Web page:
The findings of this study aim to help providers engage in personalized and socioculturally relevant discussions about knee arthritis. Highlighted areas of importance may facilitate a more comprehensive preoperative discussion of total joint arthroplasty expectations in the context of the needs and demands of Asian-Indian patients. The findings of this study could establish the groundwork for the development of ethnicity-specific patient-reported outcome measures by incorporating the identified ADLs in novel metrics with validation of face and content validity.Level of Evidence Level III, prognostic study.
      PMID: 36716108 [PubMed - as supplied by publisher]
    • Letter to the editor regarding the article by Elhage et al.: "Closed-incision negative pressure therapy at -125 mmHg significantly reduces surgical site complications following total hip and knee arthroplasties: A stratified meta-analysis of randomized controlled trials".

      Health science reports 2023 Jan

      Authors: Bashyal RK
      PMID: 36655143 [PubMed - as supplied by publisher]
    • A Novel Irrigant to Eliminate Planktonic Bacteria and Eradicate Biofilm Superstructure With Persistent Effect During Total Hip Arthroplasty.

      The Journal of arthroplasty 2022 Jul

      Authors: Bashyal RK, Mathew M, Bowen E, James GA, Stulberg SD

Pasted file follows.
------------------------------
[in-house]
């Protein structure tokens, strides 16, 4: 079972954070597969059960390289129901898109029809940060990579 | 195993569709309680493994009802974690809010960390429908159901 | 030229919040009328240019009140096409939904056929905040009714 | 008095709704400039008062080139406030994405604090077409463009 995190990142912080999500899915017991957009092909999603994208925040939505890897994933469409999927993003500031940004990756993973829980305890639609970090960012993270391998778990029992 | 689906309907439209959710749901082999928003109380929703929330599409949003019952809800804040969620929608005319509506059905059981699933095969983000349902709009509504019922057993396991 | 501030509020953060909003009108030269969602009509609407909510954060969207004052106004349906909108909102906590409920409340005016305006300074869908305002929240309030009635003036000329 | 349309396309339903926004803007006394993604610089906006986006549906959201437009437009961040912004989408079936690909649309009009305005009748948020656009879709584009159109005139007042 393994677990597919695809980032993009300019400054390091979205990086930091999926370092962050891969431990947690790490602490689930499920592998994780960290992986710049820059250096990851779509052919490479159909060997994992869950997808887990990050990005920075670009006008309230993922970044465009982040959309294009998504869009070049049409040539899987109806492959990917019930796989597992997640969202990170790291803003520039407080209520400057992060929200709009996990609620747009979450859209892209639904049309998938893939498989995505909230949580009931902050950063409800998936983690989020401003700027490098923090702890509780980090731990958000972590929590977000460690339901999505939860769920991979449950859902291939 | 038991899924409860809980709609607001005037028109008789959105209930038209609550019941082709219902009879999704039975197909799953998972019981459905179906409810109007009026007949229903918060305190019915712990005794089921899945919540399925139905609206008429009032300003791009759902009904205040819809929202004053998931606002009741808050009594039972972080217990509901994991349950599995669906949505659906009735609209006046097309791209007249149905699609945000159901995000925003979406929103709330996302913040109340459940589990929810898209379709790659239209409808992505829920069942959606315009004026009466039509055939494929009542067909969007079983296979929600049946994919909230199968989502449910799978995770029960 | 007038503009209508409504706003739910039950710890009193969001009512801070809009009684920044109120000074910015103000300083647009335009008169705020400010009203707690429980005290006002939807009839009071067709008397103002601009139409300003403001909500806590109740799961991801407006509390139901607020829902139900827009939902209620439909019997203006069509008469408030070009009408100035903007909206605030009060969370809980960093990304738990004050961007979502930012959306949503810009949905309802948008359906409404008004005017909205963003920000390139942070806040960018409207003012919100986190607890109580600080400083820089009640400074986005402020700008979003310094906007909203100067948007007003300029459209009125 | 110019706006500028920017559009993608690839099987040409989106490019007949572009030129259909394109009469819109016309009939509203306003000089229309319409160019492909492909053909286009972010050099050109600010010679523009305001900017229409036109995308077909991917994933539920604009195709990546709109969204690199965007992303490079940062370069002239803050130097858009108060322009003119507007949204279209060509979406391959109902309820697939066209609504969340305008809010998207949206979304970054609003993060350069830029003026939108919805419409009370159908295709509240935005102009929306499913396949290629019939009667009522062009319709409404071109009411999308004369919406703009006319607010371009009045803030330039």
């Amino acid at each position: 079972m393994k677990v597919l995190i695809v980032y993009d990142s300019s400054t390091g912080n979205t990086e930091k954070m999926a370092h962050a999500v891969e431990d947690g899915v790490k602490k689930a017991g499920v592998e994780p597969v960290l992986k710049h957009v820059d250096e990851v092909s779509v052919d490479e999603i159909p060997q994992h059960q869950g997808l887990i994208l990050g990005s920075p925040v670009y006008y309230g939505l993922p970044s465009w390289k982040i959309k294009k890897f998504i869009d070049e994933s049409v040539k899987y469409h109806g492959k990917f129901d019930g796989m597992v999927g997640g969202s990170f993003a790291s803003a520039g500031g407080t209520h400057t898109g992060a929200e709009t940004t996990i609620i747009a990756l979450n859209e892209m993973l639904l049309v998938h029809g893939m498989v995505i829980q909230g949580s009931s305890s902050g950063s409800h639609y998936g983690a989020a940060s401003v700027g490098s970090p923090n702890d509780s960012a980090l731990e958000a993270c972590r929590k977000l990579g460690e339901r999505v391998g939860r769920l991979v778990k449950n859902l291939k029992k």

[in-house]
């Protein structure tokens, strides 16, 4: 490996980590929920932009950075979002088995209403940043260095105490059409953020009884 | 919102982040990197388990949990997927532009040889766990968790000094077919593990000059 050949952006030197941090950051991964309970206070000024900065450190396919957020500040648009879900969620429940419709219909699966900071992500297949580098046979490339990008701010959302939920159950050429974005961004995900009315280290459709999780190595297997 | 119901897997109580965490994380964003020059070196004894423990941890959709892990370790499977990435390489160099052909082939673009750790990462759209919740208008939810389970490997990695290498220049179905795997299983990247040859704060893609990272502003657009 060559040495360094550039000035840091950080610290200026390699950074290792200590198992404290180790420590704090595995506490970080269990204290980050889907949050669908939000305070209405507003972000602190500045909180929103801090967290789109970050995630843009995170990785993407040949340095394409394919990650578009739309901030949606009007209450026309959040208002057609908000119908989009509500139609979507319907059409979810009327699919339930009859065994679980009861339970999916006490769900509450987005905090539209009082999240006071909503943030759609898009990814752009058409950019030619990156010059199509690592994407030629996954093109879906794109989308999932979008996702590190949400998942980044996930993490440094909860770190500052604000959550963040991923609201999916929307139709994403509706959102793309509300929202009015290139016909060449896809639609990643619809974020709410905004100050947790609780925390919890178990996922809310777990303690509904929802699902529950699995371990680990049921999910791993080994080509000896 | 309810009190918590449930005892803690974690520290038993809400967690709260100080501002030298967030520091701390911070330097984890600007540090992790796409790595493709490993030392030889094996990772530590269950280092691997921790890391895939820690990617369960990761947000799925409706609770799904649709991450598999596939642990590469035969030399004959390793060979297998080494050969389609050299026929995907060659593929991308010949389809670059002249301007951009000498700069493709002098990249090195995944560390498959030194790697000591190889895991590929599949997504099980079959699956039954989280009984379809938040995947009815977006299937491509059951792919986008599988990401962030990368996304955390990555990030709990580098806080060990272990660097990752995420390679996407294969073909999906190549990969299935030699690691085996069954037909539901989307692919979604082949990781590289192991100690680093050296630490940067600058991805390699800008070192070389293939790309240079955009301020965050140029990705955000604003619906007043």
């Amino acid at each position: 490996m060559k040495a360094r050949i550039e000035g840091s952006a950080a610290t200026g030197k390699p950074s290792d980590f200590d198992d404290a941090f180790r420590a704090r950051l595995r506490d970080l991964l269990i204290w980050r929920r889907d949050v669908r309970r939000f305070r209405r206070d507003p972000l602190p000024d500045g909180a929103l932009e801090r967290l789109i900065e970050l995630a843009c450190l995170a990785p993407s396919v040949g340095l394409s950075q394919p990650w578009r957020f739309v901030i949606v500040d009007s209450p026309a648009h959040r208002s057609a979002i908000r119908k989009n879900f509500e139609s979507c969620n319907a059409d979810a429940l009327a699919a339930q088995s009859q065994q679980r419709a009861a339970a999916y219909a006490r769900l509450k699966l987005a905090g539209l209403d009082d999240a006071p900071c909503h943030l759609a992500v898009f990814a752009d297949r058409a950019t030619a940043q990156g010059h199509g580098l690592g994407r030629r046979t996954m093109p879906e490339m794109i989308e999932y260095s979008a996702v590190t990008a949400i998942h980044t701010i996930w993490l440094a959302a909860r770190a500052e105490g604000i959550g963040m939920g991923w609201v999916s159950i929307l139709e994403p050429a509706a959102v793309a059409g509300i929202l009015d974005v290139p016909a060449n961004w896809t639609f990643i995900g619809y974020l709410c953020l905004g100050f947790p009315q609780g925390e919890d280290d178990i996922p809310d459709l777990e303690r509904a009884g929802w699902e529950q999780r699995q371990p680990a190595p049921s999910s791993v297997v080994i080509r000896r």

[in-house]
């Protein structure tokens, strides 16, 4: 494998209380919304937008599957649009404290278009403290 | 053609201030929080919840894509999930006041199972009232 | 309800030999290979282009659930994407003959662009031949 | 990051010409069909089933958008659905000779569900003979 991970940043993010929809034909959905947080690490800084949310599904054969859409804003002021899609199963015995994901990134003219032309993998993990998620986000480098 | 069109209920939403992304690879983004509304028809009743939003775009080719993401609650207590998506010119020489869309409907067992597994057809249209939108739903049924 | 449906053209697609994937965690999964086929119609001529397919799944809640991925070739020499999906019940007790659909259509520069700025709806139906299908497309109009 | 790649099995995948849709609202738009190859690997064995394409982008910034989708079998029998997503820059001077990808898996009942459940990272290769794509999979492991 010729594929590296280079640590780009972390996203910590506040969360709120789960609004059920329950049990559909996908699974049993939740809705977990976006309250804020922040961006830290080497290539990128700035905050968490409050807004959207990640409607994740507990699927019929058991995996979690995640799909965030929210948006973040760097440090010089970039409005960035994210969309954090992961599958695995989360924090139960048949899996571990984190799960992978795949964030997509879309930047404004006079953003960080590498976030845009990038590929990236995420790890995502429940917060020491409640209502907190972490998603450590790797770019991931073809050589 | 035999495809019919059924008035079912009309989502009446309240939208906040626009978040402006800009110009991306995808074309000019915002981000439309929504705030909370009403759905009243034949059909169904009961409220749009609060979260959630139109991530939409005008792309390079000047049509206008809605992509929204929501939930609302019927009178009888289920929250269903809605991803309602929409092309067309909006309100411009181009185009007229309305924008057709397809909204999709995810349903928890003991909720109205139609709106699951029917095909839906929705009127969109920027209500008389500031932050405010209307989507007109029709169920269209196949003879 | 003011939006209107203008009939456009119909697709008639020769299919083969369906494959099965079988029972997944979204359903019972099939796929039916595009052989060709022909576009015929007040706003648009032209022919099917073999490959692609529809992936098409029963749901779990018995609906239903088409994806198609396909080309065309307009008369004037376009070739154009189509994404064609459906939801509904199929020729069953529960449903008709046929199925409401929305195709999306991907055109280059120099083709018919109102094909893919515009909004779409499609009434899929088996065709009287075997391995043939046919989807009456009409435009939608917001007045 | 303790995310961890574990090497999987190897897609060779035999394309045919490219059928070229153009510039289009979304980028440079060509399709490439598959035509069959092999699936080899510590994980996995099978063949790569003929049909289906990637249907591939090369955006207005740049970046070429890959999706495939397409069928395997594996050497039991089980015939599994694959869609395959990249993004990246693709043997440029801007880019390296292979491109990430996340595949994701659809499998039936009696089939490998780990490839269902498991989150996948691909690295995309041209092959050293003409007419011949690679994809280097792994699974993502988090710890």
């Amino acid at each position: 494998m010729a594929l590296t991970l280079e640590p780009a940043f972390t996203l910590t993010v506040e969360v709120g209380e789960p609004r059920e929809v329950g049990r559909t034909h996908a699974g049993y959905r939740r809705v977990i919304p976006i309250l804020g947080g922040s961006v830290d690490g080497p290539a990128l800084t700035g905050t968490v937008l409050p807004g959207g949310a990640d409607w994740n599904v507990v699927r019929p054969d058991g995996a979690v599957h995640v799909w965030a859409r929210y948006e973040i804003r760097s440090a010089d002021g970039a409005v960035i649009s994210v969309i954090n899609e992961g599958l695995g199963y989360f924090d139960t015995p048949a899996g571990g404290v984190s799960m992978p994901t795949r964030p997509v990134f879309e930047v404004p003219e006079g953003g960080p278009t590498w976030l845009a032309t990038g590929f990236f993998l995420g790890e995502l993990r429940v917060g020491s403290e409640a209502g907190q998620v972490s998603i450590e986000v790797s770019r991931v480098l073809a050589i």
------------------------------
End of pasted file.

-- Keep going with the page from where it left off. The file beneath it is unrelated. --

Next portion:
Numerous studies have examined the use of topical and irrigation-related adjuvants to decrease the risk of periprosthetic joint infection (PJI) after total hip arthroplasty. Many issues related to their use remain to be investigated. These include cost, antibiotic stewardship, bactericidal effect on planktonic bacteria, host cytotoxicity, necessity to irrigate/dilute potentially cytotoxic agents after their application, and impact on biofilm.
      Bacterial strains of microorganisms were grown in optimal medium. After the growth phase, the organisms were exposed to the novel irrigation solution (XPerience) or phosphate buffer solution (PBS) for 5 minutes before a neutralizing broth was added. The colony-forming units per milliliter and the log reduction in colony-forming units in the treated sample vs the control were then determined. Subsequently, biofilms of microorganisms were grown on hydroxyapatite-coated glass slides. Each slide was then exposed to irrigation solutions for various contact times. Biofilm quantification was performed and the log10 density of each organism was obtained.